A recent article in the Telegraph has challenged conventional wisdom surrounding the financial crisis:
“the controversial International Financial Accounting Standards (IFRS) had allowed banks to hide risks so that profits and bonuses were inflated”
“the accounting standards allowed the banks to look far more profitable than they were. The financial crisis exposed the shortfall that had built up.”
States testimony to the House of Lords Economic Affairs Committee. First we don’t see the risks on the banks balance sheet, then “oh-o” next we see a tidal wave of risk. Given that banks can self determine the value of assets held on their books (Mark to Model or Fair Value, rather than Mark to Market) the scope for banks to unduly influence, even manipulate, the value of assets on their books is considerable.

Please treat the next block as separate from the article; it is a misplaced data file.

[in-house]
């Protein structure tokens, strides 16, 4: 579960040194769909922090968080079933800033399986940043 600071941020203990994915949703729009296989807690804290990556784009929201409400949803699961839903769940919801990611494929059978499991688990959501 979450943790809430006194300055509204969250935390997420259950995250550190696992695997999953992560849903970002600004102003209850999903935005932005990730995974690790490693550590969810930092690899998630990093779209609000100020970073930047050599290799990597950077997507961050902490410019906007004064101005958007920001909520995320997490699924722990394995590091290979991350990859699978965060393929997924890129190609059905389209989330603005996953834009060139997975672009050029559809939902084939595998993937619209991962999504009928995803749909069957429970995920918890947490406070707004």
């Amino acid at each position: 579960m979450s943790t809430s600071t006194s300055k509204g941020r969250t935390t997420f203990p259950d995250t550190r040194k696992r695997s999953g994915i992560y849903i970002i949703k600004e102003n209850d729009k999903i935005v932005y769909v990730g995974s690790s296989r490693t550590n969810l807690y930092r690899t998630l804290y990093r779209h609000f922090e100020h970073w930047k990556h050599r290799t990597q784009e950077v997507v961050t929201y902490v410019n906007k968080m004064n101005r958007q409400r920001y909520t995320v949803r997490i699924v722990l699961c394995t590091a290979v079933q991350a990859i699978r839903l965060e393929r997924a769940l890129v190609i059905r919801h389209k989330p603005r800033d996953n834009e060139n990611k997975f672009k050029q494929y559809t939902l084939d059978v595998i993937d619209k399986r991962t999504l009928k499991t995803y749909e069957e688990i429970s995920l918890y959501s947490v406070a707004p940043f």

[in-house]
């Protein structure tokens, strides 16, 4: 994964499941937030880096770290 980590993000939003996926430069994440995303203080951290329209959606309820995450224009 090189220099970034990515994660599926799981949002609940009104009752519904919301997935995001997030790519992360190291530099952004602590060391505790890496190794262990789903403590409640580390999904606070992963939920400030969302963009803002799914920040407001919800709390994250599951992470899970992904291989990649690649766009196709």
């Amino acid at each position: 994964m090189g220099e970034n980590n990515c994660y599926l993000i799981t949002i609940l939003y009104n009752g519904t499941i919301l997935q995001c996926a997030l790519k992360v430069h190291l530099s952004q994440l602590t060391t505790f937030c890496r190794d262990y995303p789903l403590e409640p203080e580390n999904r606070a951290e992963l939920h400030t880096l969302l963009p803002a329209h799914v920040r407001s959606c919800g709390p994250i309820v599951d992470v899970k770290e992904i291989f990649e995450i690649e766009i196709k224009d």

The testimony referenced in this article just gives more weight to the argument that the banks were indeed insolvent during the crisis rather than the publicly portrayed line of having “liquidity” difficulties.
Regulars to this blog will know that one of the key methods identified for hiding / misrepresenting finance risk, was brought about by de-regulation of loan handling; Originate-to-distribute, otherwise known as Securitisation: